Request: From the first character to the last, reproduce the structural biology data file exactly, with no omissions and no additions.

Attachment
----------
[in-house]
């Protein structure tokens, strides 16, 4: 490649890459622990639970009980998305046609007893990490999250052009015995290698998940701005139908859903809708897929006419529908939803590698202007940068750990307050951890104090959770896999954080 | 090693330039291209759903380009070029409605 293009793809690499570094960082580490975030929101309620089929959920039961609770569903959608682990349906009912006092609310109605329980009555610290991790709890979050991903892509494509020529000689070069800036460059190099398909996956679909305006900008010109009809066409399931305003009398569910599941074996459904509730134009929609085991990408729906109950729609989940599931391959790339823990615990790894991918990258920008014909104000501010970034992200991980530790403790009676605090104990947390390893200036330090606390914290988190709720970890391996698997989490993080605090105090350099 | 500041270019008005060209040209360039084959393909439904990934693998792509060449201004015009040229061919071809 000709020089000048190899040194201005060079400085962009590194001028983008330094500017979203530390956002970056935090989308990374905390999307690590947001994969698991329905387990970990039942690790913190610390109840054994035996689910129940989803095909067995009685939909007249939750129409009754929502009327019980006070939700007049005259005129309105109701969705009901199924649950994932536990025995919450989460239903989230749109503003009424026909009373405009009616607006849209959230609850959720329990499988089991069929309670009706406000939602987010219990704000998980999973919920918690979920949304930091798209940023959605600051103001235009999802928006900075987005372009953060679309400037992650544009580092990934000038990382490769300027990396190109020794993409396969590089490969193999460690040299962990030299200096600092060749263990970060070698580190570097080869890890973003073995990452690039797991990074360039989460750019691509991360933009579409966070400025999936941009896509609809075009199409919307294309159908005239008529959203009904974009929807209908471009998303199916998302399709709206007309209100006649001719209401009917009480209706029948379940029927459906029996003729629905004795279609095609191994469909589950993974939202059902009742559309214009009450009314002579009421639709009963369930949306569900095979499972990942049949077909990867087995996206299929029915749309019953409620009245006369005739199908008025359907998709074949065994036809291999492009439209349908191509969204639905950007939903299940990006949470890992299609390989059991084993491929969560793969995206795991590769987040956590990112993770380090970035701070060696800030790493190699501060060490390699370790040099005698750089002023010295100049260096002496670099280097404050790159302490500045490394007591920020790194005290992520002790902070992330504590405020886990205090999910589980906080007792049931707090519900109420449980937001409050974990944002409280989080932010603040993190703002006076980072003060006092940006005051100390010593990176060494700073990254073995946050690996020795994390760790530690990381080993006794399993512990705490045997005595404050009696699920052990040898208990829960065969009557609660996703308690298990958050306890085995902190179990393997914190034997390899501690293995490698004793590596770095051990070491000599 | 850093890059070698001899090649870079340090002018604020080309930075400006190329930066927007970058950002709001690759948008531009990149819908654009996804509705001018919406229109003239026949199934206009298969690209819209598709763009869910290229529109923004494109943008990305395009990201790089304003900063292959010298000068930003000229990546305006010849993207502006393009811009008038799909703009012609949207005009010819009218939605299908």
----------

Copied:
[in-house]
């Protein structure tokens, strides 16, 4: 490649890459622990639970009980998305046609007893990490999250052009015995290698998940701005139908859903809708897929006419529908939803590698202007940068750990307050951890104090959770896999954080 | 090693330039291209759903380009070029409605 293009793809690499570094960082580490975030929101309620089929959920039961609770569903959608682990349906009912006092609310109605329980009555610290991790709890979050991903892509494509020529000689070069800036460059190099398909996956679909305006900008010109009809066409399931305003009398569910599941074996459904509730134009929609085991990408729906109950729609989940599931391959790339823990615990790894991918990258920008014909104000501010970034992200991980530790403790009676605090104990947390390893200036330090606390914290988190709720970890391996698997989490993080605090105090350099 | 500041270019008005060209040209360039084959393909439904990934693998792509060449201004015009040229061919071809 000709020089000048190899040194201005060079400085962009590194001028983008330094500017979203530390956002970056935090989308990374905390999307690590947001994969698991329905387990970990039942690790913190610390109840054994035996689910129940989803095909067995009685939909007249939750129409009754929502009327019980006070939700007049005259005129309105109701969705009901199924649950994932536990025995919450989460239903989230749109503003009424026909009373405009009616607006849209959230609850959720329990499988089991069929309670009706406000939602987010219990704000998980999973919920918690979920949304930091798209940023959605600051103001235009999802928006900075987005372009953060679309400037992650544009580092990934000038990382490769300027990396190109020794993409396969590089490969193999460690040299962990030299200096600092060749263990970060070698580190570097080869890890973003073995990452690039797991990074360039989460750019691509991360933009579409966070400025999936941009896509609809075009199409919307294309159908005239008529959203009904974009929807209908471009998303199916998302399709709206007309209100006649001719209401009917009480209706029948379940029927459906029996003729629905004795279609095609191994469909589950993974939202059902009742559309214009009450009314002579009421639709009963369930949306569900095979499972990942049949077909990867087995996206299929029915749309019953409620009245006369005739199908008025359907998709074949065994036809291999492009439209349908191509969204639905950007939903299940990006949470890992299609390989059991084993491929969560793969995206795991590769987040956590990112993770380090970035701070060696800030790493190699501060060490390699370790040099005698750089002023010295100049260096002496670099280097404050790159302490500045490394007591920020790194005290992520002790902070992330504590405020886990205090999910589980906080007792049931707090519900109420449980937001409050974990944002409280989080932010603040993190703002006076980072003060006092940006005051100390010593990176060494700073990254073995946050690996020795994390760790530690990381080993006794399993512990705490045997005595404050009696699920052990040898208990829960065969009557609660996703308690298990958050306890085995902190179990393997914190034997390899501690293995490698004793590596770095051990070491000599 | 850093890059070698001899090649870079340090002018604020080309930075400006190329930066927007970058950002709001690759948008531009990149819908654009996804509705001018919406229109003239026949199934206009298969690209819209598709763009869910290229529109923004494109943008990305395009990201790089304003900063292959010298000068930003000229990546305006010849993207502006393009811009008038799909703009012609949207005009010819009218939605299908």